ISSN (Print) - 0012-9976 | ISSN (Online) - 2349-8846

A+| A| A-

Jammu and Kashmir Elections: A Shift in Equations

A sober appraisal of the recently concluded elections in Jammu and Kashmir will facilitate the government of India to move towards a democratic closure to this six-decade long dispute. The separatists also need to learn from their tactical mistakes and not take the people for granted. Having demonstrated their strength through large-scale non-violent protests in July-August 2008, demanding azaadi, the people have now exercised their vote peacefully. This represents a shift in equations away from armed militancy and towards a strong but peaceful demand for independence.


Jammu and Kashmir Elections: A Shift in Equations

Gautam Navlakha

while the e lectorate was 32,60,282 and 30,77,266, respectively.1 In other words, the ratio of the electorate to the population was 0.47 in Kashmir and 0.57 in Jammu. In the 2002 elections, voters in Jammu even numerically outnumbered those in Kashmir, specifically 28,92,290

A sober appraisal of the recently concluded elections in Jammu and Kashmir will facilitate the government of India to move towards a democratic closure to this six-decade long dispute. The separatists also need to learn from their tactical mistakes and not take the people for granted. Having demonstrated their strength through large-scale nonviolent protests in July-August 2008, demanding azaadi, the people have now exercised their vote peacefully. This represents a shift in equations away from armed militancy and towards a strong but peaceful demand for independence.


here were many firsts during the Jammu and Kashmir state assembly elections of 2008. It was a sevenphase poll, spread over five weeks, covering three winter weeks of December. An unprecedented deployment of 538 companies of the central paramilitary forces, which included 388 companies of the Central Reserve Police Force (CRPF) were pressed in for election duty. This was supplemented by 60 to 70 companies of the J&K police and Rashtriya Rifles. Each phase of the election saw curfew imposed in those areas of Kashmir where polling was not being held. All separatist leaders, barring two who were placed under house arrest, were booked under the Public Safety Act to prevent them from campaigning for the poll boycott. This, despite the fact that canvassing for votes as well as campaigning for boycott form part of any electoral process. Further, an astonishing 1,354 candidates stood for 87 seats or about 16 candidates for each constituency. Interestingly, a large number stood as candidates of parties which have no presence in the state, least of all in Kashmir, and yet they spent money quite lavishly! Above all, for the first time since 1990, militants halted all activities which could be perceived as obstructing people from casting their vote. In this sense, the extraordinary security cover was grossly disproportionate to any threat posed by the militants and the boycott campaign, which was non-violent.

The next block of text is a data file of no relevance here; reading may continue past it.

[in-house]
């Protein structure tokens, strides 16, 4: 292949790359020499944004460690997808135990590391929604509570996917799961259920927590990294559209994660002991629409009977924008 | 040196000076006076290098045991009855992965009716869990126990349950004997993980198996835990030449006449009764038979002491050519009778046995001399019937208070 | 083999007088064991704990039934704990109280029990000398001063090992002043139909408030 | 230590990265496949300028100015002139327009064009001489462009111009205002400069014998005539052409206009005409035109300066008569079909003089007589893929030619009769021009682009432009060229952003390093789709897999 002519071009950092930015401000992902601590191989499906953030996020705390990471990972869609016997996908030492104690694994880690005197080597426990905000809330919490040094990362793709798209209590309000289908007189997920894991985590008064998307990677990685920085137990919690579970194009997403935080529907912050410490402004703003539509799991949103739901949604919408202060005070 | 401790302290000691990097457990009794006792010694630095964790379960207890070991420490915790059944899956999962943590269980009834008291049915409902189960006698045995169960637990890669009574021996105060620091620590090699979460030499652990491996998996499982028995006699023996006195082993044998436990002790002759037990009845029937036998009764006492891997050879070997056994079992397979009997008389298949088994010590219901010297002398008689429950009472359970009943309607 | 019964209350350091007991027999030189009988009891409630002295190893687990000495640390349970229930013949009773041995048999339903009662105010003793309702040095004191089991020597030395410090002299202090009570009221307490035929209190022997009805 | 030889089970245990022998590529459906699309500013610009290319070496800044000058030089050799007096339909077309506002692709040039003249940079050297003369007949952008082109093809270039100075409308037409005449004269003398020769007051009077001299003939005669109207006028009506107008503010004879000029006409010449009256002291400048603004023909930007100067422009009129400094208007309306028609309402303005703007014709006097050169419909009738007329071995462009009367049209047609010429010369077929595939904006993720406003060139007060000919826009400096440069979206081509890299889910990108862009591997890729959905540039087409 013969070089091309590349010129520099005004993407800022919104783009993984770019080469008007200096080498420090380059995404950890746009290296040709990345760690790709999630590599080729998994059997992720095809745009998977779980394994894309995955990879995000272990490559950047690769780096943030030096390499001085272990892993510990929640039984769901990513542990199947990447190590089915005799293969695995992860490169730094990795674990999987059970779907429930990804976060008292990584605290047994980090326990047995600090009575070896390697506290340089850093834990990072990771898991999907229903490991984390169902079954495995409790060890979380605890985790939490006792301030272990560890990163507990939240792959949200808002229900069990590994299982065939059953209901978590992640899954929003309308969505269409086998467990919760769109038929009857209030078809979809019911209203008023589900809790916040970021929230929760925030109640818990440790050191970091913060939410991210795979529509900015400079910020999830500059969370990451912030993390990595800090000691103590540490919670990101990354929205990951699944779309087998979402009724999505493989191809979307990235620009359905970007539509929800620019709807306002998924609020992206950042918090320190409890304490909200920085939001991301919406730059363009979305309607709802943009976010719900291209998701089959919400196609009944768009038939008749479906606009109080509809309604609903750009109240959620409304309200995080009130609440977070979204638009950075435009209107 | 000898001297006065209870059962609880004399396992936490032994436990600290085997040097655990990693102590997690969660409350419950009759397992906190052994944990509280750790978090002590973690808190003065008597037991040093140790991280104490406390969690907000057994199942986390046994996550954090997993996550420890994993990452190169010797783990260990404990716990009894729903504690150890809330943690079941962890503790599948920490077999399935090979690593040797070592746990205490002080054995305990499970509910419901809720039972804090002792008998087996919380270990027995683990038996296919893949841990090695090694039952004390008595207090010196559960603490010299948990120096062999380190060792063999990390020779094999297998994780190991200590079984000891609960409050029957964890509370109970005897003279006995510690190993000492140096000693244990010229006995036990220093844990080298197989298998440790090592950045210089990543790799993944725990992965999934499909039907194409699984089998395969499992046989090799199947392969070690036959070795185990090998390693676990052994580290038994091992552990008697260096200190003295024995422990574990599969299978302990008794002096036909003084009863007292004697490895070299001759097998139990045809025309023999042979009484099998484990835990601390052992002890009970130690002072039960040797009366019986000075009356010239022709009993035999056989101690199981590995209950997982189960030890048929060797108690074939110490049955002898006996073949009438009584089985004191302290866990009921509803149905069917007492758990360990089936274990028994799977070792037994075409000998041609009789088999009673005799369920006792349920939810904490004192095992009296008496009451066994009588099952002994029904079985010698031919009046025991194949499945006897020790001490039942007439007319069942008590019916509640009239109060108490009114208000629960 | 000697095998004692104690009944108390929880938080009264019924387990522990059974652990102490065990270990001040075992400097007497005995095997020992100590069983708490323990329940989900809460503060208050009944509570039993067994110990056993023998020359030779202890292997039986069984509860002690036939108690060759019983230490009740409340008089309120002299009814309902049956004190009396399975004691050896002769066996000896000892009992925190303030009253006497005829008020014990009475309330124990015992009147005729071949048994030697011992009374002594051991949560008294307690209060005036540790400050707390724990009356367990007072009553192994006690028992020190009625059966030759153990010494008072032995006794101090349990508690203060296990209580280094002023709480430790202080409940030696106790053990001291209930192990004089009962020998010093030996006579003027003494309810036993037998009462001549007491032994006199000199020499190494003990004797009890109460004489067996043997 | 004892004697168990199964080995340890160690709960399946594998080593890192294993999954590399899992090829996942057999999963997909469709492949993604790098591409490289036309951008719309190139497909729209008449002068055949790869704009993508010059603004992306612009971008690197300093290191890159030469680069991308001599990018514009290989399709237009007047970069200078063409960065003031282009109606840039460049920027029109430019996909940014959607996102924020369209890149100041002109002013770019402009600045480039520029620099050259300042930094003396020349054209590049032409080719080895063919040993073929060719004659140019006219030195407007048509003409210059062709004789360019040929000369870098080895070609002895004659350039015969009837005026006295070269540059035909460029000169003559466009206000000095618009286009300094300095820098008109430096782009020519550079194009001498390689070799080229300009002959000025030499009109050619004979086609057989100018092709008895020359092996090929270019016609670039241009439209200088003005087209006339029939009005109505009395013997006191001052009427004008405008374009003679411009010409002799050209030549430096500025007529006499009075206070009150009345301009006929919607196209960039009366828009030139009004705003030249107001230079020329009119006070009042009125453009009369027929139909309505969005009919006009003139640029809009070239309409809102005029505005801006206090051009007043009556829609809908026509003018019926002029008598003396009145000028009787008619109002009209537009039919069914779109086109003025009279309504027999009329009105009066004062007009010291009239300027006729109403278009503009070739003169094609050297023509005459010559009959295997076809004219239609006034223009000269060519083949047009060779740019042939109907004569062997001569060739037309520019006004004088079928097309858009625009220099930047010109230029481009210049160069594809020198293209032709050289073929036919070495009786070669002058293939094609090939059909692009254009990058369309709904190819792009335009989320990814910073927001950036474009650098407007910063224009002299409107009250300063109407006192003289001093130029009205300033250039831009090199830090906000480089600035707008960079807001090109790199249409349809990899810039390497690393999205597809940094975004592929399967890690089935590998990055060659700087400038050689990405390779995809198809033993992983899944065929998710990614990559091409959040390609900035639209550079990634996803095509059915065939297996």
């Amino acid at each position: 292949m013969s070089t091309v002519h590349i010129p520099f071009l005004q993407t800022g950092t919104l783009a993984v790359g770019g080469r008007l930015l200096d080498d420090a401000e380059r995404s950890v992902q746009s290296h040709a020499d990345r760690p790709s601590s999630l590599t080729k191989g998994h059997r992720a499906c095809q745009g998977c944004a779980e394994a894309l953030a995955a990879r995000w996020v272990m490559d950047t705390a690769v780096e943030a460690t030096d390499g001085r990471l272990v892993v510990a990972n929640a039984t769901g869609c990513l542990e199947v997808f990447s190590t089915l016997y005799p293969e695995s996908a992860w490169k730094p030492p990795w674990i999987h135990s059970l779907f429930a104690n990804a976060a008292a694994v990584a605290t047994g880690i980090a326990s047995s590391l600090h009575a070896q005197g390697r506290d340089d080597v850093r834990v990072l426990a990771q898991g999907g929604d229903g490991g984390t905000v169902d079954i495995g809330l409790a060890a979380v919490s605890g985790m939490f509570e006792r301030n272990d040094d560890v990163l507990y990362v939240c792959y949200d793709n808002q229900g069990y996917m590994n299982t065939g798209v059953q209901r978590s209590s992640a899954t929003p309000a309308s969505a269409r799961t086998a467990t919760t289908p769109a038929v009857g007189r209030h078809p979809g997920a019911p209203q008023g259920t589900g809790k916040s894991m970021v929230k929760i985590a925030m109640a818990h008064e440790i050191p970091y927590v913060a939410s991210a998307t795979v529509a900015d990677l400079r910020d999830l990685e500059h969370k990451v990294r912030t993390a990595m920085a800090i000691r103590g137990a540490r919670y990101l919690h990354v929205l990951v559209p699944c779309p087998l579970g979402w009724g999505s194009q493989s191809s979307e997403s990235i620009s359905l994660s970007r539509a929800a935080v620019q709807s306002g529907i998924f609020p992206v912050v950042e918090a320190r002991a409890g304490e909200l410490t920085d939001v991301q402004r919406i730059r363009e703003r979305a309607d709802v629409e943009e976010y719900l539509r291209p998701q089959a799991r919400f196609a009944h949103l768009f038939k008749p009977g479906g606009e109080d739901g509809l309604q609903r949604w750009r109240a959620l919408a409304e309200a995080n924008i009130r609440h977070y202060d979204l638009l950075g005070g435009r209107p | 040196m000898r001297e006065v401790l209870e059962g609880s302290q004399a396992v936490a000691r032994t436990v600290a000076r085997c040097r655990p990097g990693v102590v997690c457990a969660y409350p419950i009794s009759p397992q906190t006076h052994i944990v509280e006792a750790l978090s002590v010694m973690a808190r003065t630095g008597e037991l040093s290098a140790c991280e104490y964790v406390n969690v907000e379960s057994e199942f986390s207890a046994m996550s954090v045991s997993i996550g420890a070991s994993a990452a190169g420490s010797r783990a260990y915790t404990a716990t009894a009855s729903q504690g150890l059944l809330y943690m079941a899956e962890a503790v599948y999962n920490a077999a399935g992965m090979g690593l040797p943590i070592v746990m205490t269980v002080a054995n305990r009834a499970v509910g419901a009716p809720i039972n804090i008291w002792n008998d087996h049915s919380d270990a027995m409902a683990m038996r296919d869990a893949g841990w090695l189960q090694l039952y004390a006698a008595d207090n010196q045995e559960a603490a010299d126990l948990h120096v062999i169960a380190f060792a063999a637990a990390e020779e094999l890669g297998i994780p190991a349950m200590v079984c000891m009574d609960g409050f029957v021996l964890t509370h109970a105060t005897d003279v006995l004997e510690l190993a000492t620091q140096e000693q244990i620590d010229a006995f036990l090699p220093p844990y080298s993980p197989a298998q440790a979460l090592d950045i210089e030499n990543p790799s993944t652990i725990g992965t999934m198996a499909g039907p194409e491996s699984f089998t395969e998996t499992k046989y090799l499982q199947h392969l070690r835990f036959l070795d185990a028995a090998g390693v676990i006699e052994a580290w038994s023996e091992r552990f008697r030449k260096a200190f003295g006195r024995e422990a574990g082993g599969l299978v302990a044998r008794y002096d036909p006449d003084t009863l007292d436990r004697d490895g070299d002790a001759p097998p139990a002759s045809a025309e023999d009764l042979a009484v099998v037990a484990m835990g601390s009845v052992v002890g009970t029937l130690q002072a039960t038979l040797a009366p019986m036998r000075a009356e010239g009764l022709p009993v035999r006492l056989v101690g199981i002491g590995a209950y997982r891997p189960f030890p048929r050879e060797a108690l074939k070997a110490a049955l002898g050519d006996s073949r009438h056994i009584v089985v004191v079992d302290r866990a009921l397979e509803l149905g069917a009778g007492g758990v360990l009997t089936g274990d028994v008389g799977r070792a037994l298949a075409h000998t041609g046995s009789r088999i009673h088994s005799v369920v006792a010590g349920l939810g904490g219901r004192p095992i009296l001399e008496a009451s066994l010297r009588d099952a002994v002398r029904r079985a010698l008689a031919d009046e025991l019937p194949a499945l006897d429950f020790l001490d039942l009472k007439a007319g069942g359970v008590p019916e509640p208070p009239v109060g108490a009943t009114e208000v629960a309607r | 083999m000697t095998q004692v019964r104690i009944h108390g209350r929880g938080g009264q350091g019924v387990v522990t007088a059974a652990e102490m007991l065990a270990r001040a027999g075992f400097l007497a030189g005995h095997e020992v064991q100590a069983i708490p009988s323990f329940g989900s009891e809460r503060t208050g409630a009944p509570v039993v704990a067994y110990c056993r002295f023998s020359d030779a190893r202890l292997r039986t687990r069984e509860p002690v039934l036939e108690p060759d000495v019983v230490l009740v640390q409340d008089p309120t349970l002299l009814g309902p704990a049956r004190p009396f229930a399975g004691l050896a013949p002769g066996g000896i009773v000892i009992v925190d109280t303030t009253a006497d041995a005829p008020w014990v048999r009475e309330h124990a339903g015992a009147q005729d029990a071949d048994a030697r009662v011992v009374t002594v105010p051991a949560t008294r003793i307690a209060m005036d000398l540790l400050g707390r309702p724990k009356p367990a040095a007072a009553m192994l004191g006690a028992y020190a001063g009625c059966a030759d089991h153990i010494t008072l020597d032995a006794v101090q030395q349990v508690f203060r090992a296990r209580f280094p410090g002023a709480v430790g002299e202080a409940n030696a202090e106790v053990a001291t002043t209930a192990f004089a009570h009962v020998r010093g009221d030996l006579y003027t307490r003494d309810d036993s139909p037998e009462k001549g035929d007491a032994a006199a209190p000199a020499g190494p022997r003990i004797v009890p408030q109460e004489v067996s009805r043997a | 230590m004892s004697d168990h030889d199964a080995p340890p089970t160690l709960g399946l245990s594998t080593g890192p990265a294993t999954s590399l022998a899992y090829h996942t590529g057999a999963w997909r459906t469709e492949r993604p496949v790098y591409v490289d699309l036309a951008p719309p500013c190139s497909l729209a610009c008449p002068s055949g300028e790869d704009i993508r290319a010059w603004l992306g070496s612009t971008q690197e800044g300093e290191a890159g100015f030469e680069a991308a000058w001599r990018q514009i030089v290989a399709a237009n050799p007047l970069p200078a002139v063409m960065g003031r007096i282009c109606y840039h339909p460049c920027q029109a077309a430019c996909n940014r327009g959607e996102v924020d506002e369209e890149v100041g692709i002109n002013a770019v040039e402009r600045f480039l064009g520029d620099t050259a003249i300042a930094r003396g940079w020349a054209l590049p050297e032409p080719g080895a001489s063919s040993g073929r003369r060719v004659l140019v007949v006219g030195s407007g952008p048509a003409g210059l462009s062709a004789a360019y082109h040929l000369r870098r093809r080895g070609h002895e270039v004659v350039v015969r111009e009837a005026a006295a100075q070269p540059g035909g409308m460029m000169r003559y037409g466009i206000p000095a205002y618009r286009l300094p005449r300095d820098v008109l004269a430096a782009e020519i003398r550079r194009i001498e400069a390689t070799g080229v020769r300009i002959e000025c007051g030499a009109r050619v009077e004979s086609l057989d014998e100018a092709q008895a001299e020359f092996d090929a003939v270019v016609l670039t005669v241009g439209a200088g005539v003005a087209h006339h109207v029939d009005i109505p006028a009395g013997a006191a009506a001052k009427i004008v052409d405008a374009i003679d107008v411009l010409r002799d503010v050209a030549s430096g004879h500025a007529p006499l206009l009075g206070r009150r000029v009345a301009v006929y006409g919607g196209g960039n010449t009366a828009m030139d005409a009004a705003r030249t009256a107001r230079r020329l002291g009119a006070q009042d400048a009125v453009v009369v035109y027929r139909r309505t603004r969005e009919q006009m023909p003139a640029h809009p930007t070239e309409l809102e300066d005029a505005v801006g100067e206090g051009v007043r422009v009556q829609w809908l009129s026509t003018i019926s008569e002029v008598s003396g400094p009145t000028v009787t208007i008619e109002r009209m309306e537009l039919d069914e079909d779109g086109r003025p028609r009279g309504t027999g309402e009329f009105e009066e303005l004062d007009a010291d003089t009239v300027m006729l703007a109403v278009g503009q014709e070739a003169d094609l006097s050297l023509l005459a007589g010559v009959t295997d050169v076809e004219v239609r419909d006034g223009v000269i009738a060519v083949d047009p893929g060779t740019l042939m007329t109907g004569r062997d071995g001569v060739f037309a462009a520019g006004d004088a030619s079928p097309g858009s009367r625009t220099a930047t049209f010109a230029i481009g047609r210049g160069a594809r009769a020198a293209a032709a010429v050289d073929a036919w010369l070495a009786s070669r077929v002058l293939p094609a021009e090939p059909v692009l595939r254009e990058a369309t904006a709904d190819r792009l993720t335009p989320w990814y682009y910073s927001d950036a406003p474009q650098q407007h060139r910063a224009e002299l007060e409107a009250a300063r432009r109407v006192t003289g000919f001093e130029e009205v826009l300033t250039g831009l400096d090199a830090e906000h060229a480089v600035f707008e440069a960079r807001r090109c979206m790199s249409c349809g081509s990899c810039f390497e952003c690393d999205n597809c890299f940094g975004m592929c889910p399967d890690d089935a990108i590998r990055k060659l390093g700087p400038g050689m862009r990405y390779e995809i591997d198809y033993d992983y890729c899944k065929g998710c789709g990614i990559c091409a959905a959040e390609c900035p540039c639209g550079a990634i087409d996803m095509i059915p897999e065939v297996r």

Missing Voters

In terms of voting figures, while 61.26% has been officially recorded as the p olling percentage, the actual percentage of polling in Kashmir points to some c aution. According to J&K’s election c ommission the projected population of K ashmir and Jammu for 2008 was 69,22,091 and 54,08,782, respectively,

in Jammu to 25,46,913 in Kashmir. In the

2008 electoral roll this discrepancy has

been rectified to some extent. Still, the

ratio of electorate to population remains

skewed in favour of Jammu. About 10 to

15% of the Kashmir electorate will remain